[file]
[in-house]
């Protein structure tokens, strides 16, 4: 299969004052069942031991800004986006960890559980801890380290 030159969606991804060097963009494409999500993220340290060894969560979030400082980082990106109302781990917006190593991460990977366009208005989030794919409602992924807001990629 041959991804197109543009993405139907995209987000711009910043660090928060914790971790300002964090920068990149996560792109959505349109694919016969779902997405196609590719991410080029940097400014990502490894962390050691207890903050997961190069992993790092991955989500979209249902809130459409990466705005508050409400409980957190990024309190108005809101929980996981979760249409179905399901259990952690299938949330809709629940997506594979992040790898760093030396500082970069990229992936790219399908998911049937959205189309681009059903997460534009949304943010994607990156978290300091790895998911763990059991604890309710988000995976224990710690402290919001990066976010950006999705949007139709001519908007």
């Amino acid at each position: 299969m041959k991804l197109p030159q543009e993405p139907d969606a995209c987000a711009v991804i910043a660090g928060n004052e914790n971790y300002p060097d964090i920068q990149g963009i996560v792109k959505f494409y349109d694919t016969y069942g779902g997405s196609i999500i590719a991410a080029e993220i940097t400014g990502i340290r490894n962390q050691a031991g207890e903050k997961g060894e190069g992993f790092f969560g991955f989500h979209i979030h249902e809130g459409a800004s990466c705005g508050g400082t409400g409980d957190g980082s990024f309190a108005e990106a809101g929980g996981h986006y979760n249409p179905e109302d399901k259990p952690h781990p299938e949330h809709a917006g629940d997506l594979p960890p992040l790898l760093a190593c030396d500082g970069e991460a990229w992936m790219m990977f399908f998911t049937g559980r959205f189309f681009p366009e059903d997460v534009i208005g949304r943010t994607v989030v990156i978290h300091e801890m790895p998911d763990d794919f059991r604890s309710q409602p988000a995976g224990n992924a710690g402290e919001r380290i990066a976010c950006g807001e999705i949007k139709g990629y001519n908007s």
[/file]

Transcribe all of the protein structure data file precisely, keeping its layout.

[in-house]
């Protein structure tokens, strides 16, 4: 299969004052069942031991800004986006960890559980801890380290 030159969606991804060097963009494409999500993220340290060894969560979030400082980082990106109302781990917006190593991460990977366009208005989030794919409602992924807001990629 041959991804197109543009993405139907995209987000711009910043660090928060914790971790300002964090920068990149996560792109959505349109694919016969779902997405196609590719991410080029940097400014990502490894962390050691207890903050997961190069992993790092991955989500979209249902809130459409990466705005508050409400409980957190990024309190108005809101929980996981979760249409179905399901259990952690299938949330809709629940997506594979992040790898760093030396500082970069990229992936790219399908998911049937959205189309681009059903997460534009949304943010994607990156978290300091790895998911763990059991604890309710988000995976224990710690402290919001990066976010950006999705949007139709001519908007």
């Amino acid at each position: 299969m041959k991804l197109p030159q543009e993405p139907d969606a995209c987000a711009v991804i910043a660090g928060n004052e914790n971790y300002p060097d964090i920068q990149g963009i996560v792109k959505f494409y349109d694919t016969y069942g779902g997405s196609i999500i590719a991410a080029e993220i940097t400014g990502i340290r490894n962390q050691a031991g207890e903050k997961g060894e190069g992993f790092f969560g991955f989500h979209i979030h249902e809130g459409a800004s990466c705005g508050g400082t409400g409980d957190g980082s990024f309190a108005e990106a809101g929980g996981h986006y979760n249409p179905e109302d399901k259990p952690h781990p299938e949330h809709a917006g629940d997506l594979p960890p992040l790898l760093a190593c030396d500082g970069e991460a990229w992936m790219m990977f399908f998911t049937g559980r959205f189309f681009p366009e059903d997460v534009i208005g949304r943010t994607v989030v990156i978290h300091e801890m790895p998911d763990d794919f059991r604890s309710q409602p988000a995976g224990n992924a710690g402290e919001r380290i990066a976010c950006g807001e999705i949007k139709g990629y001519n908007s």